Of the countless films about World War II, Son of Saul is a truly unique piece of cinema that shows the horror of the Holocaust with restraint and control.

The film takes place over one day in the Auschwitz-Birkenau concentration camp in 1944 and tells the story of Saul, a Hungarian Jew being held prisoner and forced to work as a Sonderkommando in the gas chambers.

Saul's daily duties include herding groups of Jewish prisoners into changing rooms where they are told of job opportunities and the chance of a better life, before being killed mercilessly in the gas chambers. The horror of this is revealed in the film's opening scenes, something that most films would not face so head-on. With the camera closes tight in on Saul's face for the majority of the feature, all of the actions take place in the periphery, with dead bodies shown in soft focus, and their screams for help just grim background noise.

Today something different happens in Saul's routine - a young boy survives the gas chamber only to be smothered by a Nazi officer. Claiming he is his son, Saul sets about a new mission to find a Rabbi to have the boy buried.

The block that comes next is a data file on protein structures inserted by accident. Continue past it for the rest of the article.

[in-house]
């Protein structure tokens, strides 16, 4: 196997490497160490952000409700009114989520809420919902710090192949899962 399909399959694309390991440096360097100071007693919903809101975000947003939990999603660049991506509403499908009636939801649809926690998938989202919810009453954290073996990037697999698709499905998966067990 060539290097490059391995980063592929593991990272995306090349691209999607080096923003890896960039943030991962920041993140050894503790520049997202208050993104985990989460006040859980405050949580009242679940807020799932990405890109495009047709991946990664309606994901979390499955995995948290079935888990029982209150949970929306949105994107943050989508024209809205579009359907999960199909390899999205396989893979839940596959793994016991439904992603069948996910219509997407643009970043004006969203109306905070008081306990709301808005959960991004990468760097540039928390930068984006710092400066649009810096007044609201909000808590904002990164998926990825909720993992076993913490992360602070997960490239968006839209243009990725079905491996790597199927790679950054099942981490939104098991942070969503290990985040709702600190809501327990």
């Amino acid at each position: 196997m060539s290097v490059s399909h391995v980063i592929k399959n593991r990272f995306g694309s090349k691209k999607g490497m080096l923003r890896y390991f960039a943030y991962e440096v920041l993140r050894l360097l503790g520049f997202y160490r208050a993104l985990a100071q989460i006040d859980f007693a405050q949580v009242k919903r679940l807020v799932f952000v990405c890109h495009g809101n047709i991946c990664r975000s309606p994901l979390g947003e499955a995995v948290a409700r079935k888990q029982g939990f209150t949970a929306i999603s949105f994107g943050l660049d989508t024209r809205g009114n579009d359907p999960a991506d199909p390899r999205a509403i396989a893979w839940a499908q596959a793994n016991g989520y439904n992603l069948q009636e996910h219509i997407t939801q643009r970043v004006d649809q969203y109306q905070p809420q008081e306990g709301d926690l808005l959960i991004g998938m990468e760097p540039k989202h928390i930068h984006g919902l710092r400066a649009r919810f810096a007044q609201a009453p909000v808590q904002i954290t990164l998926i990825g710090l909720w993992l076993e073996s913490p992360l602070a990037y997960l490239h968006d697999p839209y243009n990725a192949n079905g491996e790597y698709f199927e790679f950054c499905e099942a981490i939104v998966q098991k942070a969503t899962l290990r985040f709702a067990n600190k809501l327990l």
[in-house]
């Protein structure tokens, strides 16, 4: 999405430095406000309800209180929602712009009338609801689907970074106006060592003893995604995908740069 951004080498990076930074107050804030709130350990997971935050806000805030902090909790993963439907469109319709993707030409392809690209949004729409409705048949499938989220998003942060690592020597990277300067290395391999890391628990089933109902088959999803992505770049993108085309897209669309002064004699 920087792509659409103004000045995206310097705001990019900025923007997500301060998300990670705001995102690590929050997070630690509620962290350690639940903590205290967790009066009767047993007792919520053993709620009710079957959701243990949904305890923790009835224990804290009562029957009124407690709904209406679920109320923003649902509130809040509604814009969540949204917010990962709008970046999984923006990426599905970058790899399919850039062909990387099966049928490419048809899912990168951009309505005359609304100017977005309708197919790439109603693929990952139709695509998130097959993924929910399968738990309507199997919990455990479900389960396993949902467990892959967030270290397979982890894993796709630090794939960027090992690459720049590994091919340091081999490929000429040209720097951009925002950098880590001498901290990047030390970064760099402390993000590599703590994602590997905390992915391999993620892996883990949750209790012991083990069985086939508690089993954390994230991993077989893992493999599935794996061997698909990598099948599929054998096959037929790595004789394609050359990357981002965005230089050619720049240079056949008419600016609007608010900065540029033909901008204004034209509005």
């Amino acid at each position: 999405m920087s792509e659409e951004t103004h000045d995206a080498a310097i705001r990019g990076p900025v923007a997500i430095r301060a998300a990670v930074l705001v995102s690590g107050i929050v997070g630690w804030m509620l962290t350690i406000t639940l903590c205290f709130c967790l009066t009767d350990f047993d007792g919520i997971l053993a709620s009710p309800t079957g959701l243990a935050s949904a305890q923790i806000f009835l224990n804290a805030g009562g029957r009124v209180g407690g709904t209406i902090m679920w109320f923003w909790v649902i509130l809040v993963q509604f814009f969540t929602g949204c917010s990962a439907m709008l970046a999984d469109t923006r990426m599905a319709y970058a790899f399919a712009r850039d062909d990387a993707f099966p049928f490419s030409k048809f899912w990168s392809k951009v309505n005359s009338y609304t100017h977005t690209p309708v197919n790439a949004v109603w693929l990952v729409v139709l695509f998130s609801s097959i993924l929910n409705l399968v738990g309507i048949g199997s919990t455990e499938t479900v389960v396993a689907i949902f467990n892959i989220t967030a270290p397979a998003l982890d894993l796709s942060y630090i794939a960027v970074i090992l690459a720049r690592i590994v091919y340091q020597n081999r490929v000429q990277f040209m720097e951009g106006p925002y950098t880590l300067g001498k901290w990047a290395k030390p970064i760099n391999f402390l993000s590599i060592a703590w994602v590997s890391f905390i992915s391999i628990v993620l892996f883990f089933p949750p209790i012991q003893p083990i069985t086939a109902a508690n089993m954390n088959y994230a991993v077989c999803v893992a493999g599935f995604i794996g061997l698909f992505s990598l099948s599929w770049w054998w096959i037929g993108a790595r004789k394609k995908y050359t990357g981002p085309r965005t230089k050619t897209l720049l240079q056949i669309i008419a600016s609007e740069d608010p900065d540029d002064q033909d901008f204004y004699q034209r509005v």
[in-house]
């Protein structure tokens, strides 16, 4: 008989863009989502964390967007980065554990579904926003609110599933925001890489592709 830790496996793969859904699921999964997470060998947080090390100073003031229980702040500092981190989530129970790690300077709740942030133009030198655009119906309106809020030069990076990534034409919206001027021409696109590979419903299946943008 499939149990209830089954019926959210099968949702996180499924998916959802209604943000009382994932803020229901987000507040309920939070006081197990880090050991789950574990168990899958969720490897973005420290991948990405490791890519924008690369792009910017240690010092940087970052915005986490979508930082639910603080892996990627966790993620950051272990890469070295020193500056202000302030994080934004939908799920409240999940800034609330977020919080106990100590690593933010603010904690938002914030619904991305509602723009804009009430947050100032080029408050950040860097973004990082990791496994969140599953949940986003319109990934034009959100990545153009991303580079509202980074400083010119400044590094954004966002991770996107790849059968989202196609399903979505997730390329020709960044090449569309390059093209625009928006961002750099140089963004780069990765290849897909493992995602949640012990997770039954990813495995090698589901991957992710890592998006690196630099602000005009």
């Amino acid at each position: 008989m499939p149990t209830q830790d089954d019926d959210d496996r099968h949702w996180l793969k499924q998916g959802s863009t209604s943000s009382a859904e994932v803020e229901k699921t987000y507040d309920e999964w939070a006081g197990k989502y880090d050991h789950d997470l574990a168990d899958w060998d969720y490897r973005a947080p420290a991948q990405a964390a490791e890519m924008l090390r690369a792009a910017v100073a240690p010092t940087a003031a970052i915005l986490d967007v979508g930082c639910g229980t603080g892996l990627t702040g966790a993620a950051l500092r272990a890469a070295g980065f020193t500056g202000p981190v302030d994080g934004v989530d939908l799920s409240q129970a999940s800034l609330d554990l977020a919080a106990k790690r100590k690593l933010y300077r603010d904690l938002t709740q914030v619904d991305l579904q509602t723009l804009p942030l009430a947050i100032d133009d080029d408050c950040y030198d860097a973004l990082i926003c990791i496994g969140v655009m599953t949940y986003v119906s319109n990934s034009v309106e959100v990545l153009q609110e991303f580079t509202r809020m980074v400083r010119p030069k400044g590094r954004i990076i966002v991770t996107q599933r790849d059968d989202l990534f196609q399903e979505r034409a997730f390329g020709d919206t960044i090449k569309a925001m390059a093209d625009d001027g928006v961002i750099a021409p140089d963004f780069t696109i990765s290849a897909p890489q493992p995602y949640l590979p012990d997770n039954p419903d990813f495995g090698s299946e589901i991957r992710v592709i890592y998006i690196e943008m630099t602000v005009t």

Along Saul's journey we learn of planned uprisings within the Sonderkommando ranks - they all know that they are only prolonging their lives by doing this work - while we see him humiliated by Nazi officers as well as more and more examples of humanity at its absolute worst.

Son of Saul is a film that deserves to be watched and will stick with you for a long time. Where the events should illicit tears, such is the power that the ability to cry was lost. Instead I watched on with wide-eyed dread at the harrowing scenes that unfolded.

An outstanding debut for director László Nemes, a film that an experienced filmmaker would be proud to stand over. It is so deserving of the many awards, including the Cannes Grand Prix and Oscar for Best Foreign Language film, and plaudits it has received.

Sinead Brennan